MBR Global Water Award 2017
Majid Bahrami, Mechatronic Systems Engineering
Majid Bahrami has been selected as a winner of the inaugural Mohammed bin Rashid Al Maktoum Global Water Award from the UAE Water Foundation for his sustainable waste-heat driven atmospheric water harvesting technology, the HAWgen. The award encourages leading corporations, research centres, institutions and innovators from across the world to compete for USD 1 million to find sustainable and innovative solar-energy solutions to the problem of water scarcity.
The idea to collect water from the air originated with the Incas in the 13th century, but doing so effectively on a large scale still eludes us. Many have tried, but existing atmospheric water generator (AWG) methods require hot humid air, water feedstocks, and/or unsustainable energy sources.
Since 2012, a small team of engineers at Simon Fraser University (SFU), led by mechatronics engineering professor Majid Bahrami, have been working on a solution.
Bahrami, a Canada Research Chair in Alternative Energy Conversion Systems, is a leader in material characterization and testing whose lab has produced innovations for a wide range of sectors. His leadership in sustainability has been recognized with a Canada Clean50 award two years' running.
His team’s innovation combines two proprietary systems into the scalable, reliable and energy efficient Hybrid Atmospheric Water Generation technology (HAWgen), which overcomes the challenges of conventional AWG in generating clean fresh water from the atmosphere.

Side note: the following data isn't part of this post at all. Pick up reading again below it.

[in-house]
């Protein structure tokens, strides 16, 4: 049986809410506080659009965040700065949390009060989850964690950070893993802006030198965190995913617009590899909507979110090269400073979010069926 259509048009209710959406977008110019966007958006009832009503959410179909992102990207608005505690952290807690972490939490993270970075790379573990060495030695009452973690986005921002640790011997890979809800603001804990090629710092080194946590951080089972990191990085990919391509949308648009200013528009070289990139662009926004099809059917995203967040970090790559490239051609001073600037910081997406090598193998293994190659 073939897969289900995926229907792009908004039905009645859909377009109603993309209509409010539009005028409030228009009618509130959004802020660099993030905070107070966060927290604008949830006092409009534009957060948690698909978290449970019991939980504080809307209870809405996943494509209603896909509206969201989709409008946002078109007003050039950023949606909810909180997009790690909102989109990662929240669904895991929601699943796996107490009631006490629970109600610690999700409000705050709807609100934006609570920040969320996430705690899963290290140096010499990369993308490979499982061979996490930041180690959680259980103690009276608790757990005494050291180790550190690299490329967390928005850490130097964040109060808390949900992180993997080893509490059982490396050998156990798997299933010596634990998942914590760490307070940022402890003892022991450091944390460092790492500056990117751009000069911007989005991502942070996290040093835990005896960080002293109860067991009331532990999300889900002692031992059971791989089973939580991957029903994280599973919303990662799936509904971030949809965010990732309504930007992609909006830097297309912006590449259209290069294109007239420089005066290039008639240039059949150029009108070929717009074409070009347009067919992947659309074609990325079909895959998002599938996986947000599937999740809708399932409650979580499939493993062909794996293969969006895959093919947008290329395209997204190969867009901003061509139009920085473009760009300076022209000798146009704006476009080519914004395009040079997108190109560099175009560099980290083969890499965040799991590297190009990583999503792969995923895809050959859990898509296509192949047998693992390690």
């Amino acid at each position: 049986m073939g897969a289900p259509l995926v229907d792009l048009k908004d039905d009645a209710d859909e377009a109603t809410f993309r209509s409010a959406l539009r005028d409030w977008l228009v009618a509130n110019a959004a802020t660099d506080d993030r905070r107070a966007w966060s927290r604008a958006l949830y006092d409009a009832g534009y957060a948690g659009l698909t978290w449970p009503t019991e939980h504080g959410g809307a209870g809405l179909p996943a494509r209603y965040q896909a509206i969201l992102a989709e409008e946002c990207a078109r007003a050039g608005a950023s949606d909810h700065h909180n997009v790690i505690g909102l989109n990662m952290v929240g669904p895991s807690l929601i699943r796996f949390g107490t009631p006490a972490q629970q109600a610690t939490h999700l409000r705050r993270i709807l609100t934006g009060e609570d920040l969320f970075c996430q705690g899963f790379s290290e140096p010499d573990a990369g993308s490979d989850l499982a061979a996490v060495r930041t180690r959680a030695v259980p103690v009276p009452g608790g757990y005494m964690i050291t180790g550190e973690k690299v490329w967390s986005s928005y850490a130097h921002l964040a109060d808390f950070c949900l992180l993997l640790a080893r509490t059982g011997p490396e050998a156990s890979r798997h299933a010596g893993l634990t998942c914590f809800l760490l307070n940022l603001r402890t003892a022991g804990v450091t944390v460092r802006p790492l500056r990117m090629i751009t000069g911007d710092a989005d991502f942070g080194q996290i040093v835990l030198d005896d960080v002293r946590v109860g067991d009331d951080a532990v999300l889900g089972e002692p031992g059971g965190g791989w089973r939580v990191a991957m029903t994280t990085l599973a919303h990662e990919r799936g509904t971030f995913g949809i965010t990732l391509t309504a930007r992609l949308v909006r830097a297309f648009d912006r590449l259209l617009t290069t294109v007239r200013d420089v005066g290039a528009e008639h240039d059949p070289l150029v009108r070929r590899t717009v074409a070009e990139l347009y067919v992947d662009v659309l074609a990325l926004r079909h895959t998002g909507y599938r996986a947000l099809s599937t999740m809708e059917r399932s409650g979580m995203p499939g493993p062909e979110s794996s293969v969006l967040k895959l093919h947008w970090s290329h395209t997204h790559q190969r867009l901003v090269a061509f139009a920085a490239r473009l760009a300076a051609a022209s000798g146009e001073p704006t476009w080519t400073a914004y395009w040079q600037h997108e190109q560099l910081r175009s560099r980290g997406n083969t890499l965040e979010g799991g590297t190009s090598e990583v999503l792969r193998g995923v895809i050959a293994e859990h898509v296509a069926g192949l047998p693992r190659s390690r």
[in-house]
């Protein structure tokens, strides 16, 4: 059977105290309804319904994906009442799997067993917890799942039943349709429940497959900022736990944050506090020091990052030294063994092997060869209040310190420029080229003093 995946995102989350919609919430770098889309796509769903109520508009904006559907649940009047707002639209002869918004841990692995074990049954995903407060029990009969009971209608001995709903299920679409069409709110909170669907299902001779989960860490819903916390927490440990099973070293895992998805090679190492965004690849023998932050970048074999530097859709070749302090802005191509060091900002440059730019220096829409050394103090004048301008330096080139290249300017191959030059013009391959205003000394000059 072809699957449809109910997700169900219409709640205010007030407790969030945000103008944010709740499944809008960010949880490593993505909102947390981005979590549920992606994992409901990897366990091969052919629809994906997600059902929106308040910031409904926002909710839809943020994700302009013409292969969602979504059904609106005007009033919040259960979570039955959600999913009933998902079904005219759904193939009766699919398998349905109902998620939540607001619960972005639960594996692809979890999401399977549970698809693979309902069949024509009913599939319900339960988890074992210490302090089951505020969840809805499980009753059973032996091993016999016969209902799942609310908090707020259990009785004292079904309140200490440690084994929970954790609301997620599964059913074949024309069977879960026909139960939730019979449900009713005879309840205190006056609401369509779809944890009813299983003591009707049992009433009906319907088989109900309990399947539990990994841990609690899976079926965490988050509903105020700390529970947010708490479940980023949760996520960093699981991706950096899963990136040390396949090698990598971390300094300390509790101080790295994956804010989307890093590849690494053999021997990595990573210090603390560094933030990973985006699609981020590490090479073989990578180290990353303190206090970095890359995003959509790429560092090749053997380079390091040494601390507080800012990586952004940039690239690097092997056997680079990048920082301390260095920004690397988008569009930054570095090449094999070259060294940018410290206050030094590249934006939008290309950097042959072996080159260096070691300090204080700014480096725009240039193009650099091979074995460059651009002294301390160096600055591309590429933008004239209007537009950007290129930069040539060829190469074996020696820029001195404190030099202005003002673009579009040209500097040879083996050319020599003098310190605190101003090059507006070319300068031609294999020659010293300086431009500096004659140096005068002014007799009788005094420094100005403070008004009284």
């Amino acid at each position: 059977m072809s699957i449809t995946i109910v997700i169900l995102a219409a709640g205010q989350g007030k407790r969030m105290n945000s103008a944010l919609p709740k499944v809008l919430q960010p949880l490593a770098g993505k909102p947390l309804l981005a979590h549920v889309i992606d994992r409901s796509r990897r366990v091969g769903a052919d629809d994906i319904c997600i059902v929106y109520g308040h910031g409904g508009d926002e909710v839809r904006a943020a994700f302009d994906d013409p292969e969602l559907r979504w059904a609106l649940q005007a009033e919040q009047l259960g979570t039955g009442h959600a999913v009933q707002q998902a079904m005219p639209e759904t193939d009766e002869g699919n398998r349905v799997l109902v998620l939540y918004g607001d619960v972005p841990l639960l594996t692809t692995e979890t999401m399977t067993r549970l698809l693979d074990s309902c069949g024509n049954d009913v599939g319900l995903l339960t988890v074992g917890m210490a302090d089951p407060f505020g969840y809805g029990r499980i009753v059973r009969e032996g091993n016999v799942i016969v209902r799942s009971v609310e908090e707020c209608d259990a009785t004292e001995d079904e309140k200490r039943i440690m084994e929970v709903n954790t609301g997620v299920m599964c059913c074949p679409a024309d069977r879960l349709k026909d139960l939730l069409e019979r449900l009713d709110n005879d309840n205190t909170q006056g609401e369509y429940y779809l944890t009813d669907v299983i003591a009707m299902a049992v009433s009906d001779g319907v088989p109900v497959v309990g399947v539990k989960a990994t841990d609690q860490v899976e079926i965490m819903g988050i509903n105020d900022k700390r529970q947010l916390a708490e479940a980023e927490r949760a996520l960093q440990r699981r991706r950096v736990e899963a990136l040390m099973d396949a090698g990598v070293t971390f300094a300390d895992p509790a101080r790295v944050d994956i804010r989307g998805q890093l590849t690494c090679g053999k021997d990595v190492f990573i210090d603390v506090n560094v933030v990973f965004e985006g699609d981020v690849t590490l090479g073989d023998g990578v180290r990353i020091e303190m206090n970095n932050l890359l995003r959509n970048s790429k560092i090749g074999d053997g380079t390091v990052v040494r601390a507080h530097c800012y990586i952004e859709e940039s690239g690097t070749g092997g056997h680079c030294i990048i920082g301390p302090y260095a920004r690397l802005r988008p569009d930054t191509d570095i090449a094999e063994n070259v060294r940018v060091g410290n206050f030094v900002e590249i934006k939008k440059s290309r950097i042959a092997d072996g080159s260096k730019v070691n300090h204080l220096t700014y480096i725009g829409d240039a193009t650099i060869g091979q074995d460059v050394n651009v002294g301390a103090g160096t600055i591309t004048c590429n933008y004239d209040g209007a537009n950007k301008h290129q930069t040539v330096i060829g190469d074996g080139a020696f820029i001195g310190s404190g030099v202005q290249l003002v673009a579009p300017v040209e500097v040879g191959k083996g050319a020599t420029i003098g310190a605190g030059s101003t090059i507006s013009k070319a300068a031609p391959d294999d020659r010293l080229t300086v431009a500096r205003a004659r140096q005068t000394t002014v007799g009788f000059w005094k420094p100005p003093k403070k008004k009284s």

HAWgen’s novelty lies in creating a consistently humid ambient airflow within the unit, resulting in superior water generation—even in hot and dry climates where conventional systems fail.
Currently being tested for the HAWgen is a patent-pending heat-driven adsorption refrigeration system, originally developed for automotive applications. It enables the cooling system to operate using only waste heat or solar thermal energy, and has been refined in the Bahrami lab over four years.
The integration of these two systems into a next-generation prototype will introduce a breakthrough advancement in AWG technology. The HAWgen is scalable, small and mobile, easily installed and maintained, and can provide cooling/heating by-products. The HAWgen attracted significant attention at the 2016 GLOBE Series—North America’s largest conference/expo for sustainability innovation.
The HAWgen is the latest venture for LAEC founder and head Majid Bahrami, who spent several years as a thermal engineer and consultant before joining SFU’s nationally recognized School of Mechatronic Systems Engineering. Prof. Bahrami has worked with companies and academic colleagues across Canada on collaborative research projects for which he has attracted close to $10 million in funding. His lab boasts specialized facilities for material characterization and testing and has access to SFU’s advanced materials science and nanoimaging facility. It has produced innovations in graphite heat exchangers, fuel cell materials, insulation material, pro-active efficient refrigeration for reefer trucks, sustainable cooling, thermal management of batteries, and atmospheric water generation.